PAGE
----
When we craft an activity plan for our family member with dementia we look for something which evokes what was familiar in a way that doesn’t hold to forgotten standards. And as the caregiver, we commit to letting go of our standards of perfection.

 The activity works simply by absorbing the person.  Sometimes, your Mom could wash and dry the dishes.  So what if you have to redo them? Mom felt useful and helpful and it brought back to her a life in which she was the woman who held the family home together.

These activities fill time, yes, but they also remind people who they were when they did not have dementia. I doubt they think it through in that way, though. I suspect they simply feel a more peaceful, more settled sense of belonging. 

 The desire in the dementia wanderer is often simply to want to go somewhere, anywhere but where they are.  In assessing problem dementia behaviors, we always look at both the obvious message and the metaphor. Dementia allows people to operate at a number of different mental levels all combining into this present moment  – which in itself might actually be South Dakota, 1926, for the person with dementia. Time zones may blend as that person’s life has now blended into its own story, nearing completion.

 How do we bring satisfaction to the wanderer? Well, obviously, an actual walking program is a great idea. The caregiver need not be the one to do this. Ask a family member, a neighbor, a high school kid you trust, a volunteer from the senior center  – any of whom can be great company on a walk. Hire someone to do the daily walk – it’ll be a good investment.

 To organize this, you plan it, you set the boundaries in time and distance, you train the walker who’ll go with your wanderer. You explain dementia. You prepare them.

 Add to this, a driving program. Most people with dementia love a drive in the car. It’s the most active passive entertainment for an elder. It should probably end at an ice-cream parlor or a fruit stand or somewhere else involving food.

The company of others who also have dementia is often very comforting, so look for a good day activity program. How do you know it’s good? See if people are having a good time. Talking like friends. Enjoying the quality of the connection. Dementia is often a lonely condition. The actual activity almost doesn’t matter as long as it clearly connects people by the heart.

 The goal of all this is to tire out your family member so that restless dissatisfaction does not speak so loudly to them. Maybe get them a good pet friend, one of those older pets that are so understanding and seldom get adopted..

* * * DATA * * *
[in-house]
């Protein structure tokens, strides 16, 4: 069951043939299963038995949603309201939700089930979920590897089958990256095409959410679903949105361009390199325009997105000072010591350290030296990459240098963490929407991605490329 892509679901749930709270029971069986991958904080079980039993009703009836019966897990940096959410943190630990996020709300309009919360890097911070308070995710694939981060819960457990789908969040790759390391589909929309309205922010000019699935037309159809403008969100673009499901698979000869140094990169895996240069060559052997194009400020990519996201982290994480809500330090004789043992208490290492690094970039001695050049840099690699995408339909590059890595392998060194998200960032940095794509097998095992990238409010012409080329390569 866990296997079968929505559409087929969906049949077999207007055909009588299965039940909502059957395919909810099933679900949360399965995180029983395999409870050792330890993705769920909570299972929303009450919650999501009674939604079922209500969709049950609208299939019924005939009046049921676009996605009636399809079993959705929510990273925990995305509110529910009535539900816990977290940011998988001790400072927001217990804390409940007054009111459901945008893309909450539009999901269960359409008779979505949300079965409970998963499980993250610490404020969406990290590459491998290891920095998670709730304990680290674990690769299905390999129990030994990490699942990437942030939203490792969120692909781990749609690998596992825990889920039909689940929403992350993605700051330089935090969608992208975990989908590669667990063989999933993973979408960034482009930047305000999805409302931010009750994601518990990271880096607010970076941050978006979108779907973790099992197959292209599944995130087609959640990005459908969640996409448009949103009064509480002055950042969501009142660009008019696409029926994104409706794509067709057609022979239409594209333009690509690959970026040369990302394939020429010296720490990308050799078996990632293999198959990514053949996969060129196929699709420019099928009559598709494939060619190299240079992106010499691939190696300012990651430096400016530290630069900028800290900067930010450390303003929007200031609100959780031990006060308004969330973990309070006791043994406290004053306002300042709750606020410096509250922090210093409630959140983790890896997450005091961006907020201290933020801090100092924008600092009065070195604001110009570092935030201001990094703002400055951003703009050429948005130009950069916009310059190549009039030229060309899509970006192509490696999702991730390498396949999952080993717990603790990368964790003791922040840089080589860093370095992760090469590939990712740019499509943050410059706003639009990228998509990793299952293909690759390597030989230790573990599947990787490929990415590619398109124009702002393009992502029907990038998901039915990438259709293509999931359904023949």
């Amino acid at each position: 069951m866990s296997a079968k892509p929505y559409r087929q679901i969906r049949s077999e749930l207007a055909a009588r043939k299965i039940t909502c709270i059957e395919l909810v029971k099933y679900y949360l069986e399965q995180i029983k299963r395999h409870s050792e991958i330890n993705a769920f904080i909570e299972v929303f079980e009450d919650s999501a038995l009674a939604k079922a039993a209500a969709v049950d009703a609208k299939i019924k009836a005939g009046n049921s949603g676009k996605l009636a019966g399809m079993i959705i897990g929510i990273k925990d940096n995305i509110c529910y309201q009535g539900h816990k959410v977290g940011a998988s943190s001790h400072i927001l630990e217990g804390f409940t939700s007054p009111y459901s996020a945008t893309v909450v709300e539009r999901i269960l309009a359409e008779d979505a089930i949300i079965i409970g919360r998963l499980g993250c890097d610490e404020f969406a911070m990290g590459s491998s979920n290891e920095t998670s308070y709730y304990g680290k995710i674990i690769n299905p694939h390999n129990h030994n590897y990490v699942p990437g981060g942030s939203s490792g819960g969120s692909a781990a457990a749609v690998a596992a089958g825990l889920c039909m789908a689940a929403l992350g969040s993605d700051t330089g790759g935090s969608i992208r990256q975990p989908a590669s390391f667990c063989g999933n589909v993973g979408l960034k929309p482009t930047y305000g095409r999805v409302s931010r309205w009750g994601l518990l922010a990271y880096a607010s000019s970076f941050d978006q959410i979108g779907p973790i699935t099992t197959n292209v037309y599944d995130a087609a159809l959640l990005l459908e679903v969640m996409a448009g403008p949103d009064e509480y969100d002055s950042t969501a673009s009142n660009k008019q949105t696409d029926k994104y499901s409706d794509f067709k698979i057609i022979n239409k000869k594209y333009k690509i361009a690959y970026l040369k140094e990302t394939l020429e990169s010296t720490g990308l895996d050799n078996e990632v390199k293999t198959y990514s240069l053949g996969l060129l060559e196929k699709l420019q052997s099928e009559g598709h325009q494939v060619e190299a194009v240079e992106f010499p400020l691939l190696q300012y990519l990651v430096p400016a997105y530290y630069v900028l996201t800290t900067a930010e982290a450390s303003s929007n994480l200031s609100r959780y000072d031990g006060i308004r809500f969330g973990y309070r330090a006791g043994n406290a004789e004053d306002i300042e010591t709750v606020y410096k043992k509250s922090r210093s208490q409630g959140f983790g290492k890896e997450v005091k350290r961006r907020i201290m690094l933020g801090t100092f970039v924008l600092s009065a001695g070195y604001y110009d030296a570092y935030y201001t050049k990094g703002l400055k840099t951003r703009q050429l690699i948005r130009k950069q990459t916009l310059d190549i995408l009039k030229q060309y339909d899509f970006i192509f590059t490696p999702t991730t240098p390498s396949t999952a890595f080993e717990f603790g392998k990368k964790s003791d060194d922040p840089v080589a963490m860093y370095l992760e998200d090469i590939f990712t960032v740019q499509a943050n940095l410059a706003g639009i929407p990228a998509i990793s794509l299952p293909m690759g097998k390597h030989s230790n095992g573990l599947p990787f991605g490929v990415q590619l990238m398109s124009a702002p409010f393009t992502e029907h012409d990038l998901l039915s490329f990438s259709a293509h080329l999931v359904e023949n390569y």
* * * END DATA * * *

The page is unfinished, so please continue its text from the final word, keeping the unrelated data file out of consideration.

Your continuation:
By the way, don’t forget to secure your doors. You want to know when your person heads for the great outdoors. This doesn’t have to be sophisticated.  The things people I know have used successfully have been:

  1. a set of brass bells hanging on a door-handle;
  2. that cheap set of buzzer and five activators that you can put on doors. Not at all expensive -- I think around $7 and in most budget stores and hardware places;
  3. a warning door chime;
  4. an ankle bracelet that sets off a perimeter alarm.
  5. Or for the cunning escaper, firmly locked doors, deadbolted and you have the key.   

 If your person does get out, unnoticed by you, of course you need to go find them. Before you do that, call the police and give a description. Ideally, you would already have lodged a photo with the local police station just in case.

 If you have already tagged them with a GPS unit, then your search will be much easier. Check on-line to find great prices on personal GPS systems. It's something you can tag on the back of someone's pants each day, for example. Not in pockets or a handbag or wallet  – which can be lost or stolen.

 If you are looking for someone not tagged, know that people with dementia are most likely to simply continue walking in a forward direction. If you have straight highways from your door, I'd follow those first. If you're calling out for them, call by name, not by role. So Frank, not Dad. That's because they may be in a much younger time-zone state of mind where they weren't a Dad.

 I know you will already have got a non-removable ID on your person. Not in a pocket but on a bracelet, anklet or dogtag. You can get these from the Alzheimer's Association but they're much cheaper from your local Walmart or equivalent. Put on their name, something like "memory-impaired" and the most relevant phone number.

 Have your emergency wanderer kit already – all the numbers, all the friends and neighbors who’ve already agreed to help. Call everyone. Don’t be embarrassed – people love to help in a real emergency.

 May all dementia journeys be safe ones.